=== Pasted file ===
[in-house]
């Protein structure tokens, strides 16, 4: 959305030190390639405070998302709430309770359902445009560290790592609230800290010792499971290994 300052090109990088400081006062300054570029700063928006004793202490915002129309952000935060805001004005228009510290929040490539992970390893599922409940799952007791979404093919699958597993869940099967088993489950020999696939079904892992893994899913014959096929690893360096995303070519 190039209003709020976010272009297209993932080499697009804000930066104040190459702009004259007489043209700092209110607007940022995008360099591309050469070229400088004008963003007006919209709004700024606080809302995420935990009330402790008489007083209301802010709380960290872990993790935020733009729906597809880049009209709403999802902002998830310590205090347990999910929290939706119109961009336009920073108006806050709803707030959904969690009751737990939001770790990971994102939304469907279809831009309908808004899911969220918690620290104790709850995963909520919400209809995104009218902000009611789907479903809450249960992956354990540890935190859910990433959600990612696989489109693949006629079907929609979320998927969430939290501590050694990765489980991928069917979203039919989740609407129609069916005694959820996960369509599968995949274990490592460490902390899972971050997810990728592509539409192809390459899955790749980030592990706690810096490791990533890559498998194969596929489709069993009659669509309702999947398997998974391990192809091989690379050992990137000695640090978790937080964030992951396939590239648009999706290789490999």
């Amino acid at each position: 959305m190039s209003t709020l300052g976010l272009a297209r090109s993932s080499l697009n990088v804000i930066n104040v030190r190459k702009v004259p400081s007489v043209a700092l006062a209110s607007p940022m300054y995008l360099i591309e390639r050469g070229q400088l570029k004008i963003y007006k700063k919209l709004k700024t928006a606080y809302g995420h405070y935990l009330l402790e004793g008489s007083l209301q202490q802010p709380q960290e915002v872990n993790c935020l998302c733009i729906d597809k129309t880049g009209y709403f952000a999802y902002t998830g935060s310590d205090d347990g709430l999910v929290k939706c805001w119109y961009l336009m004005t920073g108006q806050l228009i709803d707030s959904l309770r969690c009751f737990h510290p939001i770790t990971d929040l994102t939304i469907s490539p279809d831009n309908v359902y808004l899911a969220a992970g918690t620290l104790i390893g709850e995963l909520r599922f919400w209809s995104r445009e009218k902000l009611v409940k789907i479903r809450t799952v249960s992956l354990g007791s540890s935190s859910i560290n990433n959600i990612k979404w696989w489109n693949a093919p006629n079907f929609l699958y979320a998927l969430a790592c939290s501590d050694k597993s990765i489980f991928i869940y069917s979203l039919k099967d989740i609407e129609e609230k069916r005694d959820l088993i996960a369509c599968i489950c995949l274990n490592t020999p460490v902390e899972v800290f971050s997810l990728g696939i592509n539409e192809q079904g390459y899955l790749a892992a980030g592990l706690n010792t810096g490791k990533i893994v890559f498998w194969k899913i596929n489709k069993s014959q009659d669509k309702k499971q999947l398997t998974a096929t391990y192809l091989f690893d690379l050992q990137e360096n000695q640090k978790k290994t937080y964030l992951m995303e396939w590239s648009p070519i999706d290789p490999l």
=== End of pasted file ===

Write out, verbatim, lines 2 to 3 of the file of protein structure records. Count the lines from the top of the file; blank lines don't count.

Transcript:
């Protein structure tokens, strides 16, 4: 959305030190390639405070998302709430309770359902445009560290790592609230800290010792499971290994 300052090109990088400081006062300054570029700063928006004793202490915002129309952000935060805001004005228009510290929040490539992970390893599922409940799952007791979404093919699958597993869940099967088993489950020999696939079904892992893994899913014959096929690893360096995303070519 190039209003709020976010272009297209993932080499697009804000930066104040190459702009004259007489043209700092209110607007940022995008360099591309050469070229400088004008963003007006919209709004700024606080809302995420935990009330402790008489007083209301802010709380960290872990993790935020733009729906597809880049009209709403999802902002998830310590205090347990999910929290939706119109961009336009920073108006806050709803707030959904969690009751737990939001770790990971994102939304469907279809831009309908808004899911969220918690620290104790709850995963909520919400209809995104009218902000009611789907479903809450249960992956354990540890935190859910990433959600990612696989489109693949006629079907929609979320998927969430939290501590050694990765489980991928069917979203039919989740609407129609069916005694959820996960369509599968995949274990490592460490902390899972971050997810990728592509539409192809390459899955790749980030592990706690810096490791990533890559498998194969596929489709069993009659669509309702999947398997998974391990192809091989690379050992990137000695640090978790937080964030992951396939590239648009999706290789490999």
């Amino acid at each position: 959305m190039s209003t709020l300052g976010l272009a297209r090109s993932s080499l697009n990088v804000i930066n104040v030190r190459k702009v004259p400081s007489v043209a700092l006062a209110s607007p940022m300054y995008l360099i591309e390639r050469g070229q400088l570029k004008i963003y007006k700063k919209l709004k700024t928006a606080y809302g995420h405070y935990l009330l402790e004793g008489s007083l209301q202490q802010p709380q960290e915002v872990n993790c935020l998302c733009i729906d597809k129309t880049g009209y709403f952000a999802y902002t998830g935060s310590d205090d347990g709430l999910v929290k939706c805001w119109y961009l336009m004005t920073g108006q806050l228009i709803d707030s959904l309770r969690c009751f737990h510290p939001i770790t990971d929040l994102t939304i469907s490539p279809d831009n309908v359902y808004l899911a969220a992970g918690t620290l104790i390893g709850e995963l909520r599922f919400w209809s995104r445009e009218k902000l009611v409940k789907i479903r809450t799952v249960s992956l354990g007791s540890s935190s859910i560290n990433n959600i990612k979404w696989w489109n693949a093919p006629n079907f929609l699958y979320a998927l969430a790592c939290s501590d050694k597993s990765i489980f991928i869940y069917s979203l039919k099967d989740i609407e129609e609230k069916r005694d959820l088993i996960a369509c599968i489950c995949l274990n490592t020999p460490v902390e899972v800290f971050s997810l990728g696939i592509n539409e192809q079904g390459y899955l790749a892992a980030g592990l706690n010792t810096g490791k990533i893994v890559f498998w194969k899913i596929n489709k069993s014959q009659d669509k309702k499971q999947l398997t998974a096929t391990y192809l091989f690893d690379l050992q990137e360096n000695q640090k978790k290994t937080y964030l992951m995303e396939w590239s648009p070519i999706d290789p490999l």